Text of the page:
Center for Strategic Communication

<em>Illustration: Robert Samuel Hanson</em>

Illustration: Señor Salme

What are the laws against drones—and their masters—behaving badly? Turns out, there are few that explicitly address a future where people, companies, and police all command tiny aircraft. But many of our anxieties about that future should be assuaged by existing regulations. We asked Ryan Calo, a law professor at the University of Washington, to weigh in on some of the issues.

Can I use a drone to spy on my sexy neighbor?

Ogle at your own risk, but the fact that you’re spying by plane shouldn’t make a difference. Peeping Tom laws say you can’t view a fully or partially nude person without their knowledge, so long as they have a reasonable expectation of privacy. Chances are, if you need a drone to see her, your neighbor is justified in thinking she’s alone.

If you do spy, she can likely sue for “intrusion upon seclusion.” There are limits: The conduct must be highly offensive to a reasonable person, and courts often dismiss cases where the plaintiff can’t show any real harm. Still, if you want to see your neighbor naked, the safest technology remains your imagination.

Can I use a drone to deliver a cup of coffee?

No—at least not yet. The Federal Aviation Administration, policeman to the nation’s skies, prohibits most commercial use of drones. Hobbyists can fly them outside of populated areas, provided the drones stay within sight and below 400 feet. But delivering a product for compensation is not allowed.

The good news for drone (or latté) enthusiasts is that Congress recently required the FAA to reexamine its policy, under a new law that demands a “comprehensive plan” to allow private-sector drones by fall 2015. Still, technical hurdles cast doubt on whether airborne baristas are the most likely application. The smart money is on robotic paparazzi.

Could a police drone look in my windows for drugs?

Maybe. The law generally doesn’t recognize privacy rights regarding anything that cops can spy from a public vantage. Officers in a helicopter can already look into your backyard without a warrant.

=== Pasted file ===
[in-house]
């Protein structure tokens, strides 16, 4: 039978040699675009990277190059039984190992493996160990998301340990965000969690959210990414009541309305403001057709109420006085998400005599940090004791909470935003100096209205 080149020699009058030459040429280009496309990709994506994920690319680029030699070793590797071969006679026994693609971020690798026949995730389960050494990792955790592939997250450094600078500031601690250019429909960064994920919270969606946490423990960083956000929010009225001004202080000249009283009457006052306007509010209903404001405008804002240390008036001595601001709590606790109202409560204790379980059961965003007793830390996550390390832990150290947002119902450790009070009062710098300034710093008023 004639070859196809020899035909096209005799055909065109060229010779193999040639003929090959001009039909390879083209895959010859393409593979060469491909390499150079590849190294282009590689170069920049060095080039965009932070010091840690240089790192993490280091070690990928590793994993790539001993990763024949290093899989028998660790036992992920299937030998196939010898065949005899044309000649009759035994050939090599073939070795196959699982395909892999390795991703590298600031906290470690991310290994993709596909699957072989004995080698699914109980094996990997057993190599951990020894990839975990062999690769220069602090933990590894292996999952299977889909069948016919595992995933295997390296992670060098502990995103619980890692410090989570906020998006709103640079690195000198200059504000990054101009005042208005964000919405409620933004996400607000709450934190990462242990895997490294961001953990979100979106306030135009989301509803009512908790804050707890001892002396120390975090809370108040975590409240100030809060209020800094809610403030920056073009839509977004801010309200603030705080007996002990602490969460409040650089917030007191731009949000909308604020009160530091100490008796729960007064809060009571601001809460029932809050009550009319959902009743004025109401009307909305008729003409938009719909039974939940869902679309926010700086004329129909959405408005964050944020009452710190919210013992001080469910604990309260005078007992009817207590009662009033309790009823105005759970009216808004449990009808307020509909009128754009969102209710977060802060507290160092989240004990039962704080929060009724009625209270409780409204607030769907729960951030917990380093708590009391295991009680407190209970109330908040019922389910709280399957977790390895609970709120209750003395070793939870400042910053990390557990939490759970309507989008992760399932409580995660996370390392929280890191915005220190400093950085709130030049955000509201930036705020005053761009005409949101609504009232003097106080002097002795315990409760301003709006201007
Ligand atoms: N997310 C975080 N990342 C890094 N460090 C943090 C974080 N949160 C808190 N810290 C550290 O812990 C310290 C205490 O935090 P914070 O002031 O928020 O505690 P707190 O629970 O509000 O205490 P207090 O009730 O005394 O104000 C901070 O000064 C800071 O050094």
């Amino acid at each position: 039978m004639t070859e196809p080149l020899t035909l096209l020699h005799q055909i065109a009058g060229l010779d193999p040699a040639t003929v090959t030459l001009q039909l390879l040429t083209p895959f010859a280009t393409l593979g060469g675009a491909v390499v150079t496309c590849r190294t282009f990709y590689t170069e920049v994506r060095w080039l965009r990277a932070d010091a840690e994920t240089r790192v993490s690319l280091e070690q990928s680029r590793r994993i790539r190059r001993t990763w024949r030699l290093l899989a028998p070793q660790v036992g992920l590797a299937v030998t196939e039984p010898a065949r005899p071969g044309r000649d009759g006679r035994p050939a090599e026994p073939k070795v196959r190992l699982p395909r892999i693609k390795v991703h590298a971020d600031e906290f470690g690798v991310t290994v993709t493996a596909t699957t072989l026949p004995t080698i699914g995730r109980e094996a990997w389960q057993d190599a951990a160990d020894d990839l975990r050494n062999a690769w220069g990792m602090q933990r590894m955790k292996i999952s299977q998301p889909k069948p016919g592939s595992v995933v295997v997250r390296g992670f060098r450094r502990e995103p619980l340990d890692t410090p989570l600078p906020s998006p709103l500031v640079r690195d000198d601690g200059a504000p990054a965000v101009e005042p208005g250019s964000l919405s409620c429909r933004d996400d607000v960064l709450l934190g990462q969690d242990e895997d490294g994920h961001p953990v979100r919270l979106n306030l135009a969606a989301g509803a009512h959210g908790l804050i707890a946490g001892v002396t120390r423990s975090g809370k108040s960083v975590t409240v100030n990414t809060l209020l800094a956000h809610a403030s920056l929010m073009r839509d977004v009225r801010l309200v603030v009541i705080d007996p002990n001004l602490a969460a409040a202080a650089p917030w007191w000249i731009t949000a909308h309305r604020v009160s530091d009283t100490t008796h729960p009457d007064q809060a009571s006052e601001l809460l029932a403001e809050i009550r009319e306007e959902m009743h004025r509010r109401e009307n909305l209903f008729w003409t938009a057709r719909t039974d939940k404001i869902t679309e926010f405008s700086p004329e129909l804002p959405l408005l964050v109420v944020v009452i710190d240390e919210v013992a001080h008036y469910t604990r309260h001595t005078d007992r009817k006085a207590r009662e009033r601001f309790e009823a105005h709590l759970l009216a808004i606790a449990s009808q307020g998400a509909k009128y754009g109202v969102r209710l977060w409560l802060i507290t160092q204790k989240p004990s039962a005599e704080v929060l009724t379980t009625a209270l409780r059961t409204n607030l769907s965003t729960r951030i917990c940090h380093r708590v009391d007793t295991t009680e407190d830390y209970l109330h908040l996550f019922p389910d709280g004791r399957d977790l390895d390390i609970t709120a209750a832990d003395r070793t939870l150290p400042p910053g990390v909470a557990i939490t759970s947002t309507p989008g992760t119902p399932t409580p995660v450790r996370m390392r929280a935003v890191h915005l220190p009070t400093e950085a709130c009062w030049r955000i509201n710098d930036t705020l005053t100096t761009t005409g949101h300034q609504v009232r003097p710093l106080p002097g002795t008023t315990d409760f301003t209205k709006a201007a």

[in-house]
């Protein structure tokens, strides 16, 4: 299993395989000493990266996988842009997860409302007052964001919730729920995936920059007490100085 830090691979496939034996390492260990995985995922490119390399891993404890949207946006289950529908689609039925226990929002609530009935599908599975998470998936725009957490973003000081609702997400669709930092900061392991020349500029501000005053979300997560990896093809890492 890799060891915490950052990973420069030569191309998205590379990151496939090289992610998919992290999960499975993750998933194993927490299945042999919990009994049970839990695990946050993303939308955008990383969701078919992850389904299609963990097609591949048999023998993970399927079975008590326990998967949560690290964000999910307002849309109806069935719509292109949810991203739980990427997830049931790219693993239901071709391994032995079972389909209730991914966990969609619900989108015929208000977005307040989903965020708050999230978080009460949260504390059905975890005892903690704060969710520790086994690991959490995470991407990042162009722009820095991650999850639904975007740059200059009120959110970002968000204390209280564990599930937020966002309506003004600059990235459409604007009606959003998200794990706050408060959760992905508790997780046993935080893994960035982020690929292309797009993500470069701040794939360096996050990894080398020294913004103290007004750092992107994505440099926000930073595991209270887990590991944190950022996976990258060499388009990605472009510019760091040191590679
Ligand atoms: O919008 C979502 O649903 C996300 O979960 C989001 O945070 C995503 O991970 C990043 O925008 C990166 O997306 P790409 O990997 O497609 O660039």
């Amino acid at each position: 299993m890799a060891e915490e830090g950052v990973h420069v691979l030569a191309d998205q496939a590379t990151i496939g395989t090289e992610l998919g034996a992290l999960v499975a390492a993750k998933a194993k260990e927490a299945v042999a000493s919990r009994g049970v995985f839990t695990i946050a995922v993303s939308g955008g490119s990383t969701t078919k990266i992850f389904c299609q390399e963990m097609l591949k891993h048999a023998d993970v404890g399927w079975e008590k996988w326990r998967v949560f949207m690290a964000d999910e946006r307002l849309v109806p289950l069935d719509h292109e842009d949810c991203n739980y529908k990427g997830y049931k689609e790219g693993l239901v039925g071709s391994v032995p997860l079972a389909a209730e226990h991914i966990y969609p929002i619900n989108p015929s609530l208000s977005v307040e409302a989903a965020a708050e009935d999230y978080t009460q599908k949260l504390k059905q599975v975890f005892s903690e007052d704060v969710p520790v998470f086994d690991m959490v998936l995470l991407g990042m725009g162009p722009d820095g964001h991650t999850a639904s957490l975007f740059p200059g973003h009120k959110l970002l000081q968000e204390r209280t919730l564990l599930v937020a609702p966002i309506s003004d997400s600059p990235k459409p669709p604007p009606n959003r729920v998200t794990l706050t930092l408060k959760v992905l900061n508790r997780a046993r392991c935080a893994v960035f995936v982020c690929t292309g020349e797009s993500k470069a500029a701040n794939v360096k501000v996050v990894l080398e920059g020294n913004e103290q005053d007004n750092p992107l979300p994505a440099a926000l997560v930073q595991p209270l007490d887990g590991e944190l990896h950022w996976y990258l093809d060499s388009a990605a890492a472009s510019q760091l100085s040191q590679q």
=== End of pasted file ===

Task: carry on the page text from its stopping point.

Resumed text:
That said, the courts often treat the interior of a home as off-limits. For example, the Supreme Court has rejected the use of thermal-imaging devices to search for indoor grow lights (often used in marijuana cultivation), for fear that the officers might discover “intimate details” such as the time when “the lady of the house takes her daily sauna and bath.”

In that case, the court thought it important that thermal imaging was not in “general public use.” But as drones become common, courts may say we should draw our curtains if we want to maintain an expectation of privacy.

Could the police follow my car with a drone?

Yes, but if it follows you long enough, the police might need a warrant. Generally speaking, officers can follow a vehicle without getting the courts involved—for instance, by driving behind it. But in a recent Supreme Court case, on whether officers need a warrant to affix a GPS device to a car for a month, a majority of justices expressed concern about the length of time. Ultimately, the Court decided the case on a different ground, holding that a warrant was required to attach any object to a car. But police drones might prompt them to revisit just how much public surveillance is too much.